But it’s… interesting that the shortages were things like TP, not things like rice and dry beans… (Though there was a run on pasta in NJ, and I don’t think shelf-stable milk is available anywhere.)

  47. John responded: “We already checked in with the local and they’re doing fine. We sent money instead.”

    Of course you did. In my personal illustrated dictionary, you’re the portrait beside the word “mensch”.

  48. You’re not the only species in the house that poops. Do you have enough kitty litter?

  49. sorry, nothing to add about tp wars. rather just wanted to thank folks for brightening april fools morning, and to john for bringing us together on far ranging topics. btw, several times wanted to click the Like button. except, you know, 404 / never been.

  50. My local pub buys TP in restaurant-supply quantities and doesn’t have walk-in customers now.
    So in addition to delivering cooked food and beer and mixed drinks, they can deliver you two rolls of TP. We normally buy the large packages of it at Target, which tended to be discount if you buy two, so we had a reasonable supply stashed in the guest bathroom before the panic. (And cat food’s something I keep a large supply of, because the store tends to run out of the kind they’re used to eating, so the cats have plenty.) I’ve currently been at my mom’s place in Delaware, taking care of her after she’d had a mild fall, and Target here got some in the day I was there to get food and the weird stove lightbulbs, so we’re set here as well. Milk has reappeared in the stores here (cows keep making it), other dairy products are starting to, and the second round of hamstering by everybody who panic-bought earlier is calmer and more spread out.

    That Toto bidet? We got one when we did some remodeling a few years ago. Putting in the electric socket required cutting a few holes in the downstairs bathroom ceiling, which revealed the (fortunately very limited area) mold in the wall, which came from the plumbing leak above it, which had also damaged the upstairs bathroom’s subfloor, which… It went as remodeling jobs always seem to :-) So one extra bathroom got remodeled, and the one bathroom where we didn’t hate the wallpaper now has paint. And every once in a while the bidet gets confused about its cycle and goes into spray mode when you at when you open the toilet lid, so you have to reboot it.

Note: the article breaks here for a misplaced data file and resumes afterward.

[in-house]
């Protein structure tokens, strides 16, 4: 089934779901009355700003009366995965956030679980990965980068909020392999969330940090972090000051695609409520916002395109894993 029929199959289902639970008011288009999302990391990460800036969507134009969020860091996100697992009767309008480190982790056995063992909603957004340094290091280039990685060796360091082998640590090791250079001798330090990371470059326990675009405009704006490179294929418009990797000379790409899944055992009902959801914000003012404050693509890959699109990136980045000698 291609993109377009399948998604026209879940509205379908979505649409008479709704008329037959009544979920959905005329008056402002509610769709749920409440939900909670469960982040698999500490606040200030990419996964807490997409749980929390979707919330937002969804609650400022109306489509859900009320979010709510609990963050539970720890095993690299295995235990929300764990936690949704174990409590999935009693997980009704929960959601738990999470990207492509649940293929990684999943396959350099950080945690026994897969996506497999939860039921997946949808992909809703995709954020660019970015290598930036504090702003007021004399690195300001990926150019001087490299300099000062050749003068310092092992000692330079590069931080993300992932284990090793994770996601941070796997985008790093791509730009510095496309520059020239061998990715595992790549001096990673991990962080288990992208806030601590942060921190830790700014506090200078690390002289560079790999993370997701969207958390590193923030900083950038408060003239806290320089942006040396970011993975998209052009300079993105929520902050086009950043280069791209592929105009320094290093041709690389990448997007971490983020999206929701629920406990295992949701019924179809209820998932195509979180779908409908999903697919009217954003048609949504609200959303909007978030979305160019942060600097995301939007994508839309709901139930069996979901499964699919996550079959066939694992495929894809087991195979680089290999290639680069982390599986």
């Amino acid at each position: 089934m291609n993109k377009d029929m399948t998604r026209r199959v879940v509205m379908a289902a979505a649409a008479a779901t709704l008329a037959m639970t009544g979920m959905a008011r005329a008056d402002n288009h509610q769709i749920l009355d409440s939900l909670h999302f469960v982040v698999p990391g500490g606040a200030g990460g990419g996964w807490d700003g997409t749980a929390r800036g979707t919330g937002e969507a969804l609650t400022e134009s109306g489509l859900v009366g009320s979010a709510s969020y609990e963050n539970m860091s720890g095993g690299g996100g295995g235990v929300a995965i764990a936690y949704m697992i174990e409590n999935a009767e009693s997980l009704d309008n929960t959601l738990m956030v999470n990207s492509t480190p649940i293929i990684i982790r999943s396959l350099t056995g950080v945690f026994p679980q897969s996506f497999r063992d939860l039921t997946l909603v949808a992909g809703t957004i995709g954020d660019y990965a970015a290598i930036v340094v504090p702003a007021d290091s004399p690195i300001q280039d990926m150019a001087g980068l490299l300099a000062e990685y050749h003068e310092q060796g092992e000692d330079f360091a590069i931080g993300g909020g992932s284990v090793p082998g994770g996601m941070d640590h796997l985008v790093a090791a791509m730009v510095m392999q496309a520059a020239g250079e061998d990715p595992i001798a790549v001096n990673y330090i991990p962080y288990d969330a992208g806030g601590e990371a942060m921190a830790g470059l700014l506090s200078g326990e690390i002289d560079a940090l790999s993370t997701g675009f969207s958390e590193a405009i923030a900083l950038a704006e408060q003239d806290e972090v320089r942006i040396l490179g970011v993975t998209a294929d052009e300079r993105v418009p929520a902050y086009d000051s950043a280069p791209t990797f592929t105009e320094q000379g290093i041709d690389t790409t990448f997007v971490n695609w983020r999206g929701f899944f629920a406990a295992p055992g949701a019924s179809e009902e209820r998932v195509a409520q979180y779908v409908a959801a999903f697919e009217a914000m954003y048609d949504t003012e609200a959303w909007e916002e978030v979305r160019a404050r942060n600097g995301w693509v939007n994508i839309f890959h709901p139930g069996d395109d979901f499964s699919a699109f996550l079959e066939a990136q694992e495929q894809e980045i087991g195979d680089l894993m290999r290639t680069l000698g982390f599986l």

51. We always buy toilet paper in mega packs for the cheapest price. We have two bathrooms and buy a new pack when the old one in either bathroom gets low. Which means that when my partner told me the downstairs bathroom was on it’s last roll (having omitted telling me a hundred years ago when he’d opened the last pack), we still had plenty in the upstairs bathroom. The weekly shopping trip before he told me this, I could have easily bought our preferred brand. The next weekly shopping trip, the entire paper products aisle was totally bare.
    We’ve made weekly shopping trips since then (We both qualify for the seniors part of the seniors-and-immunocompromised early hour, and my partner qualifies on both counts but won’t stay home) and there has usually been SOME toilet paper. Today there was a huge amount of store brand toilet paper, and not a single bit of any name brand. I’m pretty sure that since I’m not willing to settle for the store brand, I don’t really need it yet.
    Also, I’m thinking that if we use what we have frugally, there might be a sale by the time we actually need it.
    Also, I’m thinking that we’re pretty well off, at about half the median income here, because we can afford to buy megapacks, and have supplies on hand.

    Our grocery store has empty spots on lots of shelves, but not always the same empty spots each week. And I think they-all deserve a medal for showing up and running checkout so we can buy groceries every week.

  52. How feasible this suggestion is — it may not be feasible at all, considering again, DISTANCE and ISOLATION, for the delivery/pickup — but if your family doesn’t actually now need this purchase, perhaps it could be donated to the closest local hospital?